Talent, pride and tragedy
The life of Francis Mawson Rattenbury reads like fiction. An architect whose
work defined the Victoria skyline, he left a legacy of great public buildings in the capital city of British Columbia. He won his first prestigious commission
there — the Parliament Buildings — at the age of 25 and then began a 30-year
cycle of creativity.
Brilliant and ambitious, Rattenbury conceived the emerging city as a single
integrated design. His public and corporate buildings work as grand visual statements. His reign as British Columbia’s most exalted architect ended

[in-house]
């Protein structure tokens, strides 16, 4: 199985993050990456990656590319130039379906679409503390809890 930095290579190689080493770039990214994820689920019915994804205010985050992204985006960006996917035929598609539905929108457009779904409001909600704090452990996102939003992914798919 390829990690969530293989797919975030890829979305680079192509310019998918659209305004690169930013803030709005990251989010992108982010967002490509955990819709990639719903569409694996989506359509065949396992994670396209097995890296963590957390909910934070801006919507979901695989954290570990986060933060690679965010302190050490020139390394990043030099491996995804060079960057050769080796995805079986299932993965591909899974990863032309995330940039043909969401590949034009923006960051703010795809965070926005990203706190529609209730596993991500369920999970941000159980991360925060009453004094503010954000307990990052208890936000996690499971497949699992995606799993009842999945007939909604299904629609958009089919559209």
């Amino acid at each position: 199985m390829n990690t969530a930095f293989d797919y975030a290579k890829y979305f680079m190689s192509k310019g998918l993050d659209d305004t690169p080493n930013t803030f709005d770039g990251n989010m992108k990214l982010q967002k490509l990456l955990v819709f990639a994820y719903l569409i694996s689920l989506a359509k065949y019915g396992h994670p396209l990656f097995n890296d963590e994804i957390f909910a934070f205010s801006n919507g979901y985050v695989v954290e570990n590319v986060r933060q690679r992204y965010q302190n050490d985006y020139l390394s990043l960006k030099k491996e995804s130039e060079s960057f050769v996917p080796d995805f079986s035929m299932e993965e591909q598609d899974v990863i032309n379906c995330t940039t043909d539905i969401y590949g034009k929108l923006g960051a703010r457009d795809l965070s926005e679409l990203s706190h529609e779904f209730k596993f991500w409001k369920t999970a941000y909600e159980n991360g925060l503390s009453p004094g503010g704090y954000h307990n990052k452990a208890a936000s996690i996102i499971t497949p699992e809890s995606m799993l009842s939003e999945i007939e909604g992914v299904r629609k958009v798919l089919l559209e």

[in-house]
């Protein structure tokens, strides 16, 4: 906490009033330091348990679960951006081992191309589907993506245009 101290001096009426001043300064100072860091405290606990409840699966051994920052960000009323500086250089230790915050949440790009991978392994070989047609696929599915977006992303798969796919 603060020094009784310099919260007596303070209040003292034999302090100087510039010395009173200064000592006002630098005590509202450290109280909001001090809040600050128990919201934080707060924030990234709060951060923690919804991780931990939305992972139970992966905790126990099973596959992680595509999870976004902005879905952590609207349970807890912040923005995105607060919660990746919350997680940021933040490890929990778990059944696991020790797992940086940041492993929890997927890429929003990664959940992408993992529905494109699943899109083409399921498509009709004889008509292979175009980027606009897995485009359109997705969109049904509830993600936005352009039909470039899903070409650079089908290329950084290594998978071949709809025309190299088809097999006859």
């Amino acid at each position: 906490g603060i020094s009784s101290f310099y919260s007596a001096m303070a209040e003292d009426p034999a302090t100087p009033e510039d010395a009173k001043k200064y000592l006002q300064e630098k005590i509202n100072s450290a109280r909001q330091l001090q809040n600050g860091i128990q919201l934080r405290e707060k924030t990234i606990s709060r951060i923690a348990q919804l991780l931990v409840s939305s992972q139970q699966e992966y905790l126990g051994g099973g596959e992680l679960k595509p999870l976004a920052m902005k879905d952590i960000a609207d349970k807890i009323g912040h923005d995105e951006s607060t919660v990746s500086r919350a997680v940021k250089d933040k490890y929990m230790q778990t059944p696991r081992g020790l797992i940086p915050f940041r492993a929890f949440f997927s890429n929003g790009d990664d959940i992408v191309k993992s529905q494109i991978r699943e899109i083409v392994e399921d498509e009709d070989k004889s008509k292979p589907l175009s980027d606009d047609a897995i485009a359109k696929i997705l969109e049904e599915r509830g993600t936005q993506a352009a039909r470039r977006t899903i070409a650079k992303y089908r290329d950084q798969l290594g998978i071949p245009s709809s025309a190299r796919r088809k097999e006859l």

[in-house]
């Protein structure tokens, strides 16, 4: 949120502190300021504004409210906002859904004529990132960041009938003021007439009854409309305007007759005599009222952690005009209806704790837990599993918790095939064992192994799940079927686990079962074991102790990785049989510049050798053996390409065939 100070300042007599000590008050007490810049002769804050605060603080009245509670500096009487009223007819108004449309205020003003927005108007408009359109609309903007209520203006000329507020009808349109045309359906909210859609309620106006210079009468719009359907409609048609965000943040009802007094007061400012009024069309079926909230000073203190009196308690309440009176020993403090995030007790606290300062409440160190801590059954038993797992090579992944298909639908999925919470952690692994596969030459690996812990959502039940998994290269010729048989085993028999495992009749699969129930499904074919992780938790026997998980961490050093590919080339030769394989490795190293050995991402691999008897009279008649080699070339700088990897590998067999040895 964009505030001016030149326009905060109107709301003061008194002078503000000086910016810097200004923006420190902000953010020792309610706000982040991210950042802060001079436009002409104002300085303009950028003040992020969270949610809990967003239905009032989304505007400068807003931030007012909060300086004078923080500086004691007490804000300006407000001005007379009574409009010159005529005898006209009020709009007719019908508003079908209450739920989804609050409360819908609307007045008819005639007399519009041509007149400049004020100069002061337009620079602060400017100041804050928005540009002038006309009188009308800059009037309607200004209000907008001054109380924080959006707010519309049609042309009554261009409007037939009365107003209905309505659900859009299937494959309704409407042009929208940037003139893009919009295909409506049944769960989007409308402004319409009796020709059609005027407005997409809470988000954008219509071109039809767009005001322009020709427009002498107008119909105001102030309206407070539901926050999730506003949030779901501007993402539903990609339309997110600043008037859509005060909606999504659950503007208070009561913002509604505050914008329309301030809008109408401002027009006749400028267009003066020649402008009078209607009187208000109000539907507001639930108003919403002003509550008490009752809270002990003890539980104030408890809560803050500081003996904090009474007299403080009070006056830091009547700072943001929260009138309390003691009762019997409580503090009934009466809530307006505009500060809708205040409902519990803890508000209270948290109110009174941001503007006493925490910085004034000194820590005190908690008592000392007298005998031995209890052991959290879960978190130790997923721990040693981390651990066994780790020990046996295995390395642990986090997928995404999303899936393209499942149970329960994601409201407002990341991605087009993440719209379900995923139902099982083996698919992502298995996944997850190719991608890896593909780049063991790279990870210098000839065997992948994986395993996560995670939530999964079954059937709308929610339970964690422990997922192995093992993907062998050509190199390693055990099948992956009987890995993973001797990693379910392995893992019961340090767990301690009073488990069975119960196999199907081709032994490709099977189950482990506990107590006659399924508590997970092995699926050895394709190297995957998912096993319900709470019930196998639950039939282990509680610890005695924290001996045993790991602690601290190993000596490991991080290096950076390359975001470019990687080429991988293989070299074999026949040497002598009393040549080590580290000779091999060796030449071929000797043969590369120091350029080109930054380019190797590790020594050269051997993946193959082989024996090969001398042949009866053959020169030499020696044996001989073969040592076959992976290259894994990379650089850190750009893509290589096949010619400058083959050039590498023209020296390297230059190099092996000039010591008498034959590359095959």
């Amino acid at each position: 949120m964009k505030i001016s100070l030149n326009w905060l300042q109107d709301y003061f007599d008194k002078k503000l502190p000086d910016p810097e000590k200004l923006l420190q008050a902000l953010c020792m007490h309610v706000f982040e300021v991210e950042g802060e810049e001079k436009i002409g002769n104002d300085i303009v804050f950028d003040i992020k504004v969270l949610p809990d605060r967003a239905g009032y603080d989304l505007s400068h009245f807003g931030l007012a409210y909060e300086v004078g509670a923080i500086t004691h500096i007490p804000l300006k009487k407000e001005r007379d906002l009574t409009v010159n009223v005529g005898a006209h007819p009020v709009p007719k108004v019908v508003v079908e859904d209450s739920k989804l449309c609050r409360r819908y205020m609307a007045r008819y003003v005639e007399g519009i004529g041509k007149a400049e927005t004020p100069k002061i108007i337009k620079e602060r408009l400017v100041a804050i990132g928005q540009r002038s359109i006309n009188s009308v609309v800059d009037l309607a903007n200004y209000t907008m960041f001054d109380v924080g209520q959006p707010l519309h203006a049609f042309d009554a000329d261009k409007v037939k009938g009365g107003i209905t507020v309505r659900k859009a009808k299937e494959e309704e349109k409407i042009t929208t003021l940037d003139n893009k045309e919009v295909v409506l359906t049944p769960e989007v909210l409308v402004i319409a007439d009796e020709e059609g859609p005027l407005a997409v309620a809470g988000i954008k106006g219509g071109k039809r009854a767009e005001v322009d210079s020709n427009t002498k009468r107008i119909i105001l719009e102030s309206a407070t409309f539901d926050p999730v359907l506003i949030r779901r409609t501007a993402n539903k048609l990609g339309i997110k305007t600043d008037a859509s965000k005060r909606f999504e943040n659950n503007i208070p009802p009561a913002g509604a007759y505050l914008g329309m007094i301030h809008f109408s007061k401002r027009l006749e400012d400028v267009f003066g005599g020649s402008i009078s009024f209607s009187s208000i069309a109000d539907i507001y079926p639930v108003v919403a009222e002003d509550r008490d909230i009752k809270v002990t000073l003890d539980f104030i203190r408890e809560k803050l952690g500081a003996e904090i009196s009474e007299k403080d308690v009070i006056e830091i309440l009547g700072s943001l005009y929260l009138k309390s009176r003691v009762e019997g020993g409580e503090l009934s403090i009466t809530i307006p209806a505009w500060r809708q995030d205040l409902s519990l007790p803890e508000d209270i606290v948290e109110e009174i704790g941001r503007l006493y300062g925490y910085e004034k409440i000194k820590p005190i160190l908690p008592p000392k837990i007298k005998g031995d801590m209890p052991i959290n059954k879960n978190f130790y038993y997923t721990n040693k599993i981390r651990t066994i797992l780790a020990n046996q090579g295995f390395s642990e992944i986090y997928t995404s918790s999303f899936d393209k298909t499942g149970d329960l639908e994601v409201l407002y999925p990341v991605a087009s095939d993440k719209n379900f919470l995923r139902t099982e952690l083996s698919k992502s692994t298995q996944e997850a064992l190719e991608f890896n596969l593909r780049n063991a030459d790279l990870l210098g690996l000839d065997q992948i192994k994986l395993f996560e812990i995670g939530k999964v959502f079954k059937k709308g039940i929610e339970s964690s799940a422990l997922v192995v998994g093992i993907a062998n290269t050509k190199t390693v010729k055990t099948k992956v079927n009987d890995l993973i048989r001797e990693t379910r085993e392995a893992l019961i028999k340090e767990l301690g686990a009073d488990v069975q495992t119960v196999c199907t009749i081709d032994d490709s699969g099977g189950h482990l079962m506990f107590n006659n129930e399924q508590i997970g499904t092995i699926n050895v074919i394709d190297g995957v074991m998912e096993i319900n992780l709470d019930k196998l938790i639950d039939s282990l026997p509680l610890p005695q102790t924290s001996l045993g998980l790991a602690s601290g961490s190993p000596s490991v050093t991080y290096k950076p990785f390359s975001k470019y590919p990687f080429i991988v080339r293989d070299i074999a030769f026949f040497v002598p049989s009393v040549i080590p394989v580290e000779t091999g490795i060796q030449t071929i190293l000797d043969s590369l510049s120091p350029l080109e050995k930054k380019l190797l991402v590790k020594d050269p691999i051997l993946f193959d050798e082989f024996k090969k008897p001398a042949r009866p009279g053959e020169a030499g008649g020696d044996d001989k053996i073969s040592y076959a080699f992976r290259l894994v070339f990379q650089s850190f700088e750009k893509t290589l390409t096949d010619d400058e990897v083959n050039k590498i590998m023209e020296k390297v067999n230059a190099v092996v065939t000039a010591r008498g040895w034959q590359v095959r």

with a return to England in 1929, where his career collapsed in the shadow
of marital scandal, financial ruin and, finally, death by murder.
I suppose you got the sketches for the proposed Hotel at Victoria.
It is going to be a whopper if it goes on, and I think it will go on alright.
It will make a decided attraction to Victoria, as we really have wanted
a first-class hotel.
Francis Rattenbury letter to his mother, 1903